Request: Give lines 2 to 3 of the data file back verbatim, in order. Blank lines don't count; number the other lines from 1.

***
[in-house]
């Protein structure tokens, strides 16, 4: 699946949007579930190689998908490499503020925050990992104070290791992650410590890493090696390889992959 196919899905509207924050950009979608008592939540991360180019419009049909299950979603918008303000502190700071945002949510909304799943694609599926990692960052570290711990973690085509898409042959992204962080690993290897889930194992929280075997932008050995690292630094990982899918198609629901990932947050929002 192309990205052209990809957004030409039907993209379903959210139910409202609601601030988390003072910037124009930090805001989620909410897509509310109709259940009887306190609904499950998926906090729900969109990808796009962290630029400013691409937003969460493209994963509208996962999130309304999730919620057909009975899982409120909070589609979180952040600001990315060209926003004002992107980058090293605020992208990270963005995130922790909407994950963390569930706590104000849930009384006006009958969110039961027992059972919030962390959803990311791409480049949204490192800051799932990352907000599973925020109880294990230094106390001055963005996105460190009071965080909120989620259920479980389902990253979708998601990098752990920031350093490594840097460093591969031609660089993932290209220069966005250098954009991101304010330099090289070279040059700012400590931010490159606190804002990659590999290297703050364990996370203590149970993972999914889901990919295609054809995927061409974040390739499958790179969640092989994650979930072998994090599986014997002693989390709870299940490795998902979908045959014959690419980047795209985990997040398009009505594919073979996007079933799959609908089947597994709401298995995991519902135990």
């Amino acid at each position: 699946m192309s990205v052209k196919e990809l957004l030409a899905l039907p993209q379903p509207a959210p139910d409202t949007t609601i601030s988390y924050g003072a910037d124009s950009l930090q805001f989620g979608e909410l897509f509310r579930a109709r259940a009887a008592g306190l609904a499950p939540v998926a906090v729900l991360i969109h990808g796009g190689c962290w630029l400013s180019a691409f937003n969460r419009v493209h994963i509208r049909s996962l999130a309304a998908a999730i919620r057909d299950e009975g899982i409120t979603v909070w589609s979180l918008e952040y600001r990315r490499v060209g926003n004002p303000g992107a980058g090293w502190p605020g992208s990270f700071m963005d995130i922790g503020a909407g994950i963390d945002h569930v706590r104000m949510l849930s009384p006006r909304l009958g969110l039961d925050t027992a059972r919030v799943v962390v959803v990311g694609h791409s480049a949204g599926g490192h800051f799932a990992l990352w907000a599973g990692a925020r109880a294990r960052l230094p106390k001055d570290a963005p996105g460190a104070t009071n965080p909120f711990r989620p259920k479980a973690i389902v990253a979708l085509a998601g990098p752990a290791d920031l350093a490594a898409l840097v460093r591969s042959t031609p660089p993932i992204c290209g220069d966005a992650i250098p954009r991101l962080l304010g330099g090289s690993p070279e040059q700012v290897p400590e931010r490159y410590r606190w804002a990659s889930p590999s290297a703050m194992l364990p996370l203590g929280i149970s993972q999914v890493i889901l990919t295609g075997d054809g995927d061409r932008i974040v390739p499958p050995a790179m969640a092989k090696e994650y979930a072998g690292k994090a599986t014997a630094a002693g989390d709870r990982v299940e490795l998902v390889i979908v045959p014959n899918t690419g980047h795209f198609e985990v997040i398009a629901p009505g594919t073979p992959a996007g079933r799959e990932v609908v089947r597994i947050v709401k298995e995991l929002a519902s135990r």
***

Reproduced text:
């Protein structure tokens, strides 16, 4: 699946949007579930190689998908490499503020925050990992104070290791992650410590890493090696390889992959 196919899905509207924050950009979608008592939540991360180019419009049909299950979603918008303000502190700071945002949510909304799943694609599926990692960052570290711990973690085509898409042959992204962080690993290897889930194992929280075997932008050995690292630094990982899918198609629901990932947050929002 192309990205052209990809957004030409039907993209379903959210139910409202609601601030988390003072910037124009930090805001989620909410897509509310109709259940009887306190609904499950998926906090729900969109990808796009962290630029400013691409937003969460493209994963509208996962999130309304999730919620057909009975899982409120909070589609979180952040600001990315060209926003004002992107980058090293605020992208990270963005995130922790909407994950963390569930706590104000849930009384006006009958969110039961027992059972919030962390959803990311791409480049949204490192800051799932990352907000599973925020109880294990230094106390001055963005996105460190009071965080909120989620259920479980389902990253979708998601990098752990920031350093490594840097460093591969031609660089993932290209220069966005250098954009991101304010330099090289070279040059700012400590931010490159606190804002990659590999290297703050364990996370203590149970993972999914889901990919295609054809995927061409974040390739499958790179969640092989994650979930072998994090599986014997002693989390709870299940490795998902979908045959014959690419980047795209985990997040398009009505594919073979996007079933799959609908089947597994709401298995995991519902135990």
């Amino acid at each position: 699946m192309s990205v052209k196919e990809l957004l030409a899905l039907p993209q379903p509207a959210p139910d409202t949007t609601i601030s988390y924050g003072a910037d124009s950009l930090q805001f989620g979608e909410l897509f509310r579930a109709r259940a009887a008592g306190l609904a499950p939540v998926a906090v729900l991360i969109h990808g796009g190689c962290w630029l400013s180019a691409f937003n969460r419009v493209h994963i509208r049909s996962l999130a309304a998908a999730i919620r057909d299950e009975g899982i409120t979603v909070w589609s979180l918008e952040y600001r990315r490499v060209g926003n004002p303000g992107a980058g090293w502190p605020g992208s990270f700071m963005d995130i922790g503020a909407g994950i963390d945002h569930v706590r104000m949510l849930s009384p006006r909304l009958g969110l039961d925050t027992a059972r919030v799943v962390v959803v990311g694609h791409s480049a949204g599926g490192h800051f799932a990992l990352w907000a599973g990692a925020r109880a294990r960052l230094p106390k001055d570290a963005p996105g460190a104070t009071n965080p909120f711990r989620p259920k479980a973690i389902v990253a979708l085509a998601g990098p752990a290791d920031l350093a490594a898409l840097v460093r591969s042959t031609p660089p993932i992204c290209g220069d966005a992650i250098p954009r991101l962080l304010g330099g090289s690993p070279e040059q700012v290897p400590e931010r490159y410590r606190w804002a990659s889930p590999s290297a703050m194992l364990p996370l203590g929280i149970s993972q999914v890493i889901l990919t295609g075997d054809g995927d061409r932008i974040v390739p499958p050995a790179m969640a092989k090696e994650y979930a072998g690292k994090a599986t014997a630094a002693g989390d709870r990982v299940e490795l998902v390889i979908v045959p014959n899918t690419g980047h795209f198609e985990v997040i398009a629901p009505g594919t073979p992959a996007g079933r799959e990932v609908v089947r597994i947050v709401k298995e995991l929002a519902s135990r």